- Name: William HACKETT
- D.O.B: 11th June, 1873
- D.O.A: 23rd June, 1916
- D.O.D: 23rd June, 1916
- Award: Victoria Cross
- Occupation at time of action: Sapper, 254th Tunnelling Company, Corps of Royal Engineers
Near Givenchy, France 22-23 June 1916
22-23 June 1916
The First World War. 1916
On 22-23 June 1916 while working on a mine at the Shaftesbury Avenue trench, near Givenchy, Sapper W Hackett, Royal Engineers, was entombed with four others following the explosion of a German counter-mine. Hackett, after helping to free three of the men, refused to leave Private T Collins, formerly of 14th Battalion The Welsh Regiment, who was badly injured.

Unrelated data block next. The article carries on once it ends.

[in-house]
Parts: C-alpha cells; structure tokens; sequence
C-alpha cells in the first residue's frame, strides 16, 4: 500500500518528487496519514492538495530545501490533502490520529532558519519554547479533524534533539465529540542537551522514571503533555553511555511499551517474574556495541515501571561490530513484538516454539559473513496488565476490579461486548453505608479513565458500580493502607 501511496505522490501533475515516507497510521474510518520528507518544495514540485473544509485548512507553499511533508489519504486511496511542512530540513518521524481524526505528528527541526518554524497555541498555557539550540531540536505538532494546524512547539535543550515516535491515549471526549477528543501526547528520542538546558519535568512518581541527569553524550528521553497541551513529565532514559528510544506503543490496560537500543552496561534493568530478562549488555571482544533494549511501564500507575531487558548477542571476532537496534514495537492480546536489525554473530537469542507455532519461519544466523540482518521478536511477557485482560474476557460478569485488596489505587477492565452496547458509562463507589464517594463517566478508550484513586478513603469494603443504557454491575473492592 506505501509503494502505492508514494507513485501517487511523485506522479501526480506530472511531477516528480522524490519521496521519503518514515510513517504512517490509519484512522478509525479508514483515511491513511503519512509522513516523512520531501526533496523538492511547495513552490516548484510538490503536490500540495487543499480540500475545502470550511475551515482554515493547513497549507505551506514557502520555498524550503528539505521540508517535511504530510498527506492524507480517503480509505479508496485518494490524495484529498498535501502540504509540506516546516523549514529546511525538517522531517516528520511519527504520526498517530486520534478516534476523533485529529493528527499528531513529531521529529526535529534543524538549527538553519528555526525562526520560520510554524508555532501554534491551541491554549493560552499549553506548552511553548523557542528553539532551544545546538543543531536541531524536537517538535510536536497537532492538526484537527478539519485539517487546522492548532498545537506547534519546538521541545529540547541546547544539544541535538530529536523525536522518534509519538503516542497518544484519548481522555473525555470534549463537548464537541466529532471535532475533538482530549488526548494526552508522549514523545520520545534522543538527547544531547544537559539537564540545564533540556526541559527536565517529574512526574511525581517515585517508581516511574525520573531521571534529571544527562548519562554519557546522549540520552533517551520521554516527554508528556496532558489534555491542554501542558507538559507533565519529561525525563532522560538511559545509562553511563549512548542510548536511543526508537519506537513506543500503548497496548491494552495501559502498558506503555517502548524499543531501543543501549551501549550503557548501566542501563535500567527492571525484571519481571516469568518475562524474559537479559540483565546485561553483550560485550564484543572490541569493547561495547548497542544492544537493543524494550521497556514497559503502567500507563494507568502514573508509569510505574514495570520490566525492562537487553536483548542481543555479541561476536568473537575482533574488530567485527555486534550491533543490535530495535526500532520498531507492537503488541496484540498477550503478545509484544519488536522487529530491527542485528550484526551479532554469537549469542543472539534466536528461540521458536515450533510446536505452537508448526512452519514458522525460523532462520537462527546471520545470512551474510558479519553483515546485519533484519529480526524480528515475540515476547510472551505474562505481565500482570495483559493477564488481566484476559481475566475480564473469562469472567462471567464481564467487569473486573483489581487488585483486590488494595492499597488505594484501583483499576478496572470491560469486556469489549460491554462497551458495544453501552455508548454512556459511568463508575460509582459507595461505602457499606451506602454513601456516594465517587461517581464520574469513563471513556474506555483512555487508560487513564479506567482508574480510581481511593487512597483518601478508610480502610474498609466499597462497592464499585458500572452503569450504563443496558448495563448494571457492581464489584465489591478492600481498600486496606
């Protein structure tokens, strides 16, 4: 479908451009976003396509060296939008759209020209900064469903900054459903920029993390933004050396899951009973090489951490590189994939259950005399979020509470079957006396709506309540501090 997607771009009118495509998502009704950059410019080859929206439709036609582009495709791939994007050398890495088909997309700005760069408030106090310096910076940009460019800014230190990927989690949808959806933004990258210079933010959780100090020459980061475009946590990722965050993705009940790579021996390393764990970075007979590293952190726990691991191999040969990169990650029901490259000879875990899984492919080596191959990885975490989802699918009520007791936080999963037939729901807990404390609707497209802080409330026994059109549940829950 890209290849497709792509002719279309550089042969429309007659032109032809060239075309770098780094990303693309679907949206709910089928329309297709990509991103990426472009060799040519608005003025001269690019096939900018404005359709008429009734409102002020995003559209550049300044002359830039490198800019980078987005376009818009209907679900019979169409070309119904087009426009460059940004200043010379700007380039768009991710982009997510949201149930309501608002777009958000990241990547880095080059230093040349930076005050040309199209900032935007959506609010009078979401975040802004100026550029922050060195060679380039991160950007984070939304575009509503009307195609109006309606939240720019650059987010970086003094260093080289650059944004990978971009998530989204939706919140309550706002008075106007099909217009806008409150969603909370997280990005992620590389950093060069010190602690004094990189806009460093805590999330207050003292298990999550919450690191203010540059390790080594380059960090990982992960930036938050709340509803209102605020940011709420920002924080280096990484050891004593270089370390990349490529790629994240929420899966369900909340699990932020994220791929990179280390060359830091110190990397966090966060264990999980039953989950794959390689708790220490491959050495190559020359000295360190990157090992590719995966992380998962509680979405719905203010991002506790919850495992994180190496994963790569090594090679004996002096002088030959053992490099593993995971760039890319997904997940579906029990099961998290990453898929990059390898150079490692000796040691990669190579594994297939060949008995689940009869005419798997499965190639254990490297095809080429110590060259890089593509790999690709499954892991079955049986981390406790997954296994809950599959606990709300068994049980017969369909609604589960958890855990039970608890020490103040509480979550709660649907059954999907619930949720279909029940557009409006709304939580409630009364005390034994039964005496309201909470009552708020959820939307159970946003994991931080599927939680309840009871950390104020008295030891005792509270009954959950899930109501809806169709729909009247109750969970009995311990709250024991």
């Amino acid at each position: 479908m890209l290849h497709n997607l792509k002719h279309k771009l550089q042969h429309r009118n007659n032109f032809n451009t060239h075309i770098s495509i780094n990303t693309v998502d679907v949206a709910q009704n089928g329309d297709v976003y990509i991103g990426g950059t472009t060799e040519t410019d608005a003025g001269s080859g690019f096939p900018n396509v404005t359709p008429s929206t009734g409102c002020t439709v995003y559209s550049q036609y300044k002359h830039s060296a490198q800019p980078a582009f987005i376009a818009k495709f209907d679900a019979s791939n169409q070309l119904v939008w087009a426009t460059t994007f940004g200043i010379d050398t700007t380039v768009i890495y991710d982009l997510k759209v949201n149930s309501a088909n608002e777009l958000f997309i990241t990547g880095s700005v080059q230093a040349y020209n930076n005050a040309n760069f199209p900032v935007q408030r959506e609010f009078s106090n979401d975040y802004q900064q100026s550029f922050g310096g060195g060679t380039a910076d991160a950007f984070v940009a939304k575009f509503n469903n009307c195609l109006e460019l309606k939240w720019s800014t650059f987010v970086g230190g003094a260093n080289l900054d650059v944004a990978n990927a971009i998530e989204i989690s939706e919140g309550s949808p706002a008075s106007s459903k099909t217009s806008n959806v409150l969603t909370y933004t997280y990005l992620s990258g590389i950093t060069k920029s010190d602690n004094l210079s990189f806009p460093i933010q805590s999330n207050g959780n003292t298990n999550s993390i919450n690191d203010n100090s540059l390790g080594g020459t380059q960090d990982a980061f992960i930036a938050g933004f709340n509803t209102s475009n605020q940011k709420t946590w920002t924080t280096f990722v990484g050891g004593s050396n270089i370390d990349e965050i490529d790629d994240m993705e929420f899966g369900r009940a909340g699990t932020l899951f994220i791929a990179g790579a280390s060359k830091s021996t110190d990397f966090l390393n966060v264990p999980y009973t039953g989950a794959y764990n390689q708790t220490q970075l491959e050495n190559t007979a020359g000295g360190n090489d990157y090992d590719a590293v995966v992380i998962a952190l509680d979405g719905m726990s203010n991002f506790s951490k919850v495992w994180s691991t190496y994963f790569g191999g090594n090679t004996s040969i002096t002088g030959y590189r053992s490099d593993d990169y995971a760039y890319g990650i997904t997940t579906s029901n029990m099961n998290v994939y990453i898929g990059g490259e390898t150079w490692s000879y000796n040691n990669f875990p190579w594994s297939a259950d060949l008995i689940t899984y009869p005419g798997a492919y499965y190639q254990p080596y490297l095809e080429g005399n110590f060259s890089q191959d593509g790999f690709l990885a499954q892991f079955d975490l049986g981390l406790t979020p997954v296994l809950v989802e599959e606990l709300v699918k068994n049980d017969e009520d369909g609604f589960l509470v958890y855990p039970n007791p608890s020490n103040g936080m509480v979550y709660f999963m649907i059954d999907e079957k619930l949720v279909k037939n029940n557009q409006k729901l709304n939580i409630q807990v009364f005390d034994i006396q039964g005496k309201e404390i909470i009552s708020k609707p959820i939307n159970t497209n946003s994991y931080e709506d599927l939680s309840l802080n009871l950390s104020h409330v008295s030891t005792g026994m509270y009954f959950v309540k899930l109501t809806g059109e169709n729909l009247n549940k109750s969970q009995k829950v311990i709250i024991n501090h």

For most conspicuous bravery when entombed with four others in a gallery owing to the explosion of an enemy mine. After working for 20 hours a hole was made through fallen earth and broken timber, and the outside party was met. Sapper Hackett helped three of the men through the hole and could easily have followed, but refused to leave the fourth, who had been seriously injured, saying, “I am a tunneller, I must look after the others first.” Meantime the hole was getting smaller, yet he still refused to leave his injured comrade. Finally the gallery collapsed, and though the rescue party worked desperately for four days the attempt to reach the two men failed. Sapper Hackett, well knowing the nature of sliding earth, the chances against him, deliberately gave his life for his comrade.